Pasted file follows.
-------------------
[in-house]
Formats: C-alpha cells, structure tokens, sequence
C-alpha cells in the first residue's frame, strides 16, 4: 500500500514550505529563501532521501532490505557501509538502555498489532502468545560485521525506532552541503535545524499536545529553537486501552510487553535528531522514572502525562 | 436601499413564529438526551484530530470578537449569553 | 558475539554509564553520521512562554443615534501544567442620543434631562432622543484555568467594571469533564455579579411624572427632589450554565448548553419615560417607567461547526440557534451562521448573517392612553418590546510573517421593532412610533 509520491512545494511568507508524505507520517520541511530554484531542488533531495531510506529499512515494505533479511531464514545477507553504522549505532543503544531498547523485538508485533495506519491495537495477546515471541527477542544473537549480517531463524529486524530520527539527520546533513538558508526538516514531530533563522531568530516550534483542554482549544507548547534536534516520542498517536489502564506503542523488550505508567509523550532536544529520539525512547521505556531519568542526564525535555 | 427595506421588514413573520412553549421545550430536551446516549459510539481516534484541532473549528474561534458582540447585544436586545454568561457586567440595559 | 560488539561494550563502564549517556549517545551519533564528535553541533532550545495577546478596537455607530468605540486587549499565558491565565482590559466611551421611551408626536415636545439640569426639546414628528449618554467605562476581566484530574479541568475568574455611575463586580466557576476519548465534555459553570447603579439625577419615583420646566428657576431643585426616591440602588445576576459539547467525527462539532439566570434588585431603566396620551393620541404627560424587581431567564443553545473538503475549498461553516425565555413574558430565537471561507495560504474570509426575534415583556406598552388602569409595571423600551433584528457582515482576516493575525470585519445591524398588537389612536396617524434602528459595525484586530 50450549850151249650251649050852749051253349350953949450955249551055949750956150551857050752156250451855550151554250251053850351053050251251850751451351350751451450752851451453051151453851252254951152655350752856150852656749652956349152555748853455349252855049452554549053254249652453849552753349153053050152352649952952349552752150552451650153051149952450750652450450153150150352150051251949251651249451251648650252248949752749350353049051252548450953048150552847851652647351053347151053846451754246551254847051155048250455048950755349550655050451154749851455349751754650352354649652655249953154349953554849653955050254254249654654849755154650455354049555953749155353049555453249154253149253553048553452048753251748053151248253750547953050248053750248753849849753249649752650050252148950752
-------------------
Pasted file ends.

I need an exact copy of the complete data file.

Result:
[in-house]
Formats: C-alpha cells, structure tokens, sequence
C-alpha cells in the first residue's frame, strides 16, 4: 500500500514550505529563501532521501532490505557501509538502555498489532502468545560485521525506532552541503535545524499536545529553537486501552510487553535528531522514572502525562 | 436601499413564529438526551484530530470578537449569553 | 558475539554509564553520521512562554443615534501544567442620543434631562432622543484555568467594571469533564455579579411624572427632589450554565448548553419615560417607567461547526440557534451562521448573517392612553418590546510573517421593532412610533 509520491512545494511568507508524505507520517520541511530554484531542488533531495531510506529499512515494505533479511531464514545477507553504522549505532543503544531498547523485538508485533495506519491495537495477546515471541527477542544473537549480517531463524529486524530520527539527520546533513538558508526538516514531530533563522531568530516550534483542554482549544507548547534536534516520542498517536489502564506503542523488550505508567509523550532536544529520539525512547521505556531519568542526564525535555 | 427595506421588514413573520412553549421545550430536551446516549459510539481516534484541532473549528474561534458582540447585544436586545454568561457586567440595559 | 560488539561494550563502564549517556549517545551519533564528535553541533532550545495577546478596537455607530468605540486587549499565558491565565482590559466611551421611551408626536415636545439640569426639546414628528449618554467605562476581566484530574479541568475568574455611575463586580466557576476519548465534555459553570447603579439625577419615583420646566428657576431643585426616591440602588445576576459539547467525527462539532439566570434588585431603566396620551393620541404627560424587581431567564443553545473538503475549498461553516425565555413574558430565537471561507495560504474570509426575534415583556406598552388602569409595571423600551433584528457582515482576516493575525470585519445591524398588537389612536396617524434602528459595525484586530 50450549850151249650251649050852749051253349350953949450955249551055949750956150551857050752156250451855550151554250251053850351053050251251850751451351350751451450752851451453051151453851252254951152655350752856150852656749652956349152555748853455349252855049452554549053254249652453849552753349153053050152352649952952349552752150552451650153051149952450750652450450153150150352150051251949251651249451251648650252248949752749350353049051252548450953048150552847851652647351053347151053846451754246551254847051155048250455048950755349550655050451154749851455349751754650352354649652655249953154349953554849653955050254254249654654849755154650455354049555953749155353049555453249154253149253553048553452048753251748053151248253750547953050248053750248753849849753249649752650050252148950752